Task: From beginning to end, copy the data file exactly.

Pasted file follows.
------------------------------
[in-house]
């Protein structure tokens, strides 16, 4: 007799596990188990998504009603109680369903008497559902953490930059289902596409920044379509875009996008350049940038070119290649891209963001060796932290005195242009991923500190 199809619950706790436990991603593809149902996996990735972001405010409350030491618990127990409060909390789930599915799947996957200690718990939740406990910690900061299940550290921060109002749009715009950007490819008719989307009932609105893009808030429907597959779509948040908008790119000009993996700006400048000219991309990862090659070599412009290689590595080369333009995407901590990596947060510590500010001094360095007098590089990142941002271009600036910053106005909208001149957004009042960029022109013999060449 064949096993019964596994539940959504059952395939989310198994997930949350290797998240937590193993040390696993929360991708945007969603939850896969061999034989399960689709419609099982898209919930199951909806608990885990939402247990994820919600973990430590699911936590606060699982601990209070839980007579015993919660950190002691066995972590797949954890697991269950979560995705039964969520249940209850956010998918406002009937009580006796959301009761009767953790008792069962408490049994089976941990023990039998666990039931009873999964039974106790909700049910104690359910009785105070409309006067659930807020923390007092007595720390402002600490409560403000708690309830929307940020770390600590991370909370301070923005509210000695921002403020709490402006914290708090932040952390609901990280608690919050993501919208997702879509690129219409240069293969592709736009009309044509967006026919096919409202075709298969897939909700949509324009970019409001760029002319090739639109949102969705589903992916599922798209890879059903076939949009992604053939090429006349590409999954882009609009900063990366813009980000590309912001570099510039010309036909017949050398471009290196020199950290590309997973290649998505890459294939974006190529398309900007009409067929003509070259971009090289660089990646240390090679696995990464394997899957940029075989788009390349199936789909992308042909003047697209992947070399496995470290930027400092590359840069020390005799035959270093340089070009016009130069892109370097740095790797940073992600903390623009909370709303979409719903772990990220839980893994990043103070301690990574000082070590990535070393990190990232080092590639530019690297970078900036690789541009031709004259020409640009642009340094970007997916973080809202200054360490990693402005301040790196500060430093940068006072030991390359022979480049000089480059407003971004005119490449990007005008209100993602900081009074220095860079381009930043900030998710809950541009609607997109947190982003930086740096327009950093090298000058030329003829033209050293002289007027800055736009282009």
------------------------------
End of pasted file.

[in-house]
């Protein structure tokens, strides 16, 4: 007799596990188990998504009603109680369903008497559902953490930059289902596409920044379509875009996008350049940038070119290649891209963001060796932290005195242009991923500190 199809619950706790436990991603593809149902996996990735972001405010409350030491618990127990409060909390789930599915799947996957200690718990939740406990910690900061299940550290921060109002749009715009950007490819008719989307009932609105893009808030429907597959779509948040908008790119000009993996700006400048000219991309990862090659070599412009290689590595080369333009995407901590990596947060510590500010001094360095007098590089990142941002271009600036910053106005909208001149957004009042960029022109013999060449 064949096993019964596994539940959504059952395939989310198994997930949350290797998240937590193993040390696993929360991708945007969603939850896969061999034989399960689709419609099982898209919930199951909806608990885990939402247990994820919600973990430590699911936590606060699982601990209070839980007579015993919660950190002691066995972590797949954890697991269950979560995705039964969520249940209850956010998918406002009937009580006796959301009761009767953790008792069962408490049994089976941990023990039998666990039931009873999964039974106790909700049910104690359910009785105070409309006067659930807020923390007092007595720390402002600490409560403000708690309830929307940020770390600590991370909370301070923005509210000695921002403020709490402006914290708090932040952390609901990280608690919050993501919208997702879509690129219409240069293969592709736009009309044509967006026919096919409202075709298969897939909700949509324009970019409001760029002319090739639109949102969705589903992916599922798209890879059903076939949009992604053939090429006349590409999954882009609009900063990366813009980000590309912001570099510039010309036909017949050398471009290196020199950290590309997973290649998505890459294939974006190529398309900007009409067929003509070259971009090289660089990646240390090679696995990464394997899957940029075989788009390349199936789909992308042909003047697209992947070399496995470290930027400092590359840069020390005799035959270093340089070009016009130069892109370097740095790797940073992600903390623009909370709303979409719903772990990220839980893994990043103070301690990574000082070590990535070393990190990232080092590639530019690297970078900036690789541009031709004259020409640009642009340094970007997916973080809202200054360490990693402005301040790196500060430093940068006072030991390359022979480049000089480059407003971004005119490449990007005008209100993602900081009074220095860079381009930043900030998710809950541009609607997109947190982003930086740096327009950093090298000058030329003829033209050293002289007027800055736009282009």